Engage. Grow. Fostering Community Online.
Last week (April 19-21) I attended the Digital Learning Conference 2015 in Burnaby with my colleague and OLTD cohort member, Lisa Lewis. It was a great opportunity to connect with people such as Mary O’Neill (@maryjoneill), Randy LaBonte (@rlabonte) and Avi Luxenburg (@aluxenburg) (OLTD instructors) and some of my OLTD cohort. This well-attended conference was a great generator of new ideas and gave Lisa and me our first opportunity to present.
The opening keynote speaker, Dave Cormier (@davecormier), used an analogy of a rhizome to learning. Rhizomes, aggressive, chaotic, and resilient can be hard to contain, following their own path. This is how learning should be; not contained or restricted. “Success is never finishing (learning)”. We were asked to consider why we school, what we are schooling and ultimately what do we want school to be for? There were lively discussions amongst the participants as well as on the twitter backchannel (#2015DL).
My focus for this conference was to collect information on how others are incorporating blended or flexible courses in their traditional face-to-face schools. I attended a seminar by Jeff Stewart (NIDES/Navigate) who described how they tackled the challenges of ‘traditional’ learning by incorporating Web 2.0 tools and choice via various Academies. I am not sure how this model could be applied in Adult Basic Education, but I am inspired by the idea of including community activities, leadership and project-based learning in our program.
Heather Corman and Julie Shields presented their thoughts on Independent Learning Centres. These centres are a place for students to work on courses via distance learning but with a support teacher in the room to answer basic questions. They have met with great success, providing opportunities to students to take courses they would otherwise be unable to. The greatest tip for success was to ensure that expectations were clear – that it was a class and not computer ‘play’ time!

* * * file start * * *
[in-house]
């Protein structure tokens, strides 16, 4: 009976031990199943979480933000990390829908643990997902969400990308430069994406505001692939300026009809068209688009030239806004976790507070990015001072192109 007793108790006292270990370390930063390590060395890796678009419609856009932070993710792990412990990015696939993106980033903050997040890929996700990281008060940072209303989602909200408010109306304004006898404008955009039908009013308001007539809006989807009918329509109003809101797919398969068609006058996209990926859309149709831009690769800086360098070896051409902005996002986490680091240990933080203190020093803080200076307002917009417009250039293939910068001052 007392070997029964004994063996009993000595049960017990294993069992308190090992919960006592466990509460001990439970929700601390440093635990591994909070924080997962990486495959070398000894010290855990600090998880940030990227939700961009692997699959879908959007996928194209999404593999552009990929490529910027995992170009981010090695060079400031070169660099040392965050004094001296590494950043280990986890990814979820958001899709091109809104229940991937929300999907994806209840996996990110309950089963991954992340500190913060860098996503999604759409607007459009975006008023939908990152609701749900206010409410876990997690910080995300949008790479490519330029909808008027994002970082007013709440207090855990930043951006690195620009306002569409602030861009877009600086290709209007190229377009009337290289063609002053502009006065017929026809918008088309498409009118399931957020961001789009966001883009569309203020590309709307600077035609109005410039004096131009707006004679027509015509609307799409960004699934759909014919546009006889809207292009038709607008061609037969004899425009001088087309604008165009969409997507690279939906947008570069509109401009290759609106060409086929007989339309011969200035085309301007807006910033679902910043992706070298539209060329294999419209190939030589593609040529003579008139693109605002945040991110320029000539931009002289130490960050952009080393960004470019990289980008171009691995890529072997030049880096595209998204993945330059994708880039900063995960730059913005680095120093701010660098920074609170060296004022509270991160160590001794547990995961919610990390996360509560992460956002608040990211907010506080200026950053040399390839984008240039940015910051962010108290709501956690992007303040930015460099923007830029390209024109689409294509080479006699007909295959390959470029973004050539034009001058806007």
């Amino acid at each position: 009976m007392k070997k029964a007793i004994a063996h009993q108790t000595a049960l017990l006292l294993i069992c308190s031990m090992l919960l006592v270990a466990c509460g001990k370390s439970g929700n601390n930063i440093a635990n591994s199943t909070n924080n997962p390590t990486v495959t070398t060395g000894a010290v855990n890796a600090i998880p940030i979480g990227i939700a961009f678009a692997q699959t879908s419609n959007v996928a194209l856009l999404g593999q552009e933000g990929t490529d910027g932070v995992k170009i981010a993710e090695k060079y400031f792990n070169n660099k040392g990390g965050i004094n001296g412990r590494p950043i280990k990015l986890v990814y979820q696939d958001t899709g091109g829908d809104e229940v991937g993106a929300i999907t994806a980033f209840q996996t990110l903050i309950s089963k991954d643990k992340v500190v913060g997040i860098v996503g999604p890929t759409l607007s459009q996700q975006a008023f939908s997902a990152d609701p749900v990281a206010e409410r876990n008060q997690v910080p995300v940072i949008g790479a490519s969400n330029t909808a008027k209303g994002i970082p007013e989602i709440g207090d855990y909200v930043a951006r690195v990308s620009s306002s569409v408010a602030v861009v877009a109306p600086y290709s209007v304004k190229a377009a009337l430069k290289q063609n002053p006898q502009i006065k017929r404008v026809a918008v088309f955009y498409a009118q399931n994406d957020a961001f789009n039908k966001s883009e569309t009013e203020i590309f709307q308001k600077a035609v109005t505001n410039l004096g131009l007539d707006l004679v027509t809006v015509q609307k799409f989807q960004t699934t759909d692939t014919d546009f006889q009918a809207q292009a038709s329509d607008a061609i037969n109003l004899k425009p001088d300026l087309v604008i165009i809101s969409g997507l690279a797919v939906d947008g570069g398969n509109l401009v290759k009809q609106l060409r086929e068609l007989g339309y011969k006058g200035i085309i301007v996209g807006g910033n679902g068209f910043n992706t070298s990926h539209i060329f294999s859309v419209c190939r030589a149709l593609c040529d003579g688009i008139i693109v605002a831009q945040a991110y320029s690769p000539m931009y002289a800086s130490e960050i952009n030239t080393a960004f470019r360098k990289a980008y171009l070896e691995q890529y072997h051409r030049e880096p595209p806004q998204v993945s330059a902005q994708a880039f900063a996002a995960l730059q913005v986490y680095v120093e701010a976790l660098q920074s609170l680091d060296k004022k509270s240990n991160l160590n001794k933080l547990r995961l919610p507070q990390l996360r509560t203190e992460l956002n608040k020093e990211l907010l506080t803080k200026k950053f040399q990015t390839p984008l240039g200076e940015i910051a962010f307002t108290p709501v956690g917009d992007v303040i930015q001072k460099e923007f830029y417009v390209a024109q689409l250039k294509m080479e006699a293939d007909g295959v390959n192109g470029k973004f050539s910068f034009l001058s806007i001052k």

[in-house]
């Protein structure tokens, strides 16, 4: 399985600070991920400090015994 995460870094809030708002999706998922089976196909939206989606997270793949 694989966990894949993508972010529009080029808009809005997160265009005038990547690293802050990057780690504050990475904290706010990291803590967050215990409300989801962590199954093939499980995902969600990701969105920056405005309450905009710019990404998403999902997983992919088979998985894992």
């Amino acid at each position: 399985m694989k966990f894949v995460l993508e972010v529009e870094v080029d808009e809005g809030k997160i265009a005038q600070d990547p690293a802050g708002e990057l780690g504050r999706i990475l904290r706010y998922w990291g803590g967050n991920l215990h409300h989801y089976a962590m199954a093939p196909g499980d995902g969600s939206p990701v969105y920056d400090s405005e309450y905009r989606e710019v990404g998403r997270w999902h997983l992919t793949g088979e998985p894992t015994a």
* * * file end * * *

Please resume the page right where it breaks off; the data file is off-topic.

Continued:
Avi and Mary’s presentation suggested strategies for building community in online and blended courses. Creating social tension may work for some instructors, while others lean towards appreciative inquiry. Both presenters agreed that it was necessary to have a cohort model to build a successful community for learning.
Lisa and I presented early on the last morning of the conference. To see the slideshare of our presentation, check out the link below. I think it went amazingly well, especially as first-time presenters at a very well attended seminar. We challenged our participants to create a digital mindmap of our presentation, and some jumped right in and tweeted a copy to the rest of the conference participants. I was very happy to have the opportunity to both attend and present at this conference, and hope to present at another conference in the future!
Mindmapping – Harnessing the power of student collaboration: http://bit.ly/1yM2LtH.
2015 DL Conference collaborative notes: http://goo.gl/9r1Vqi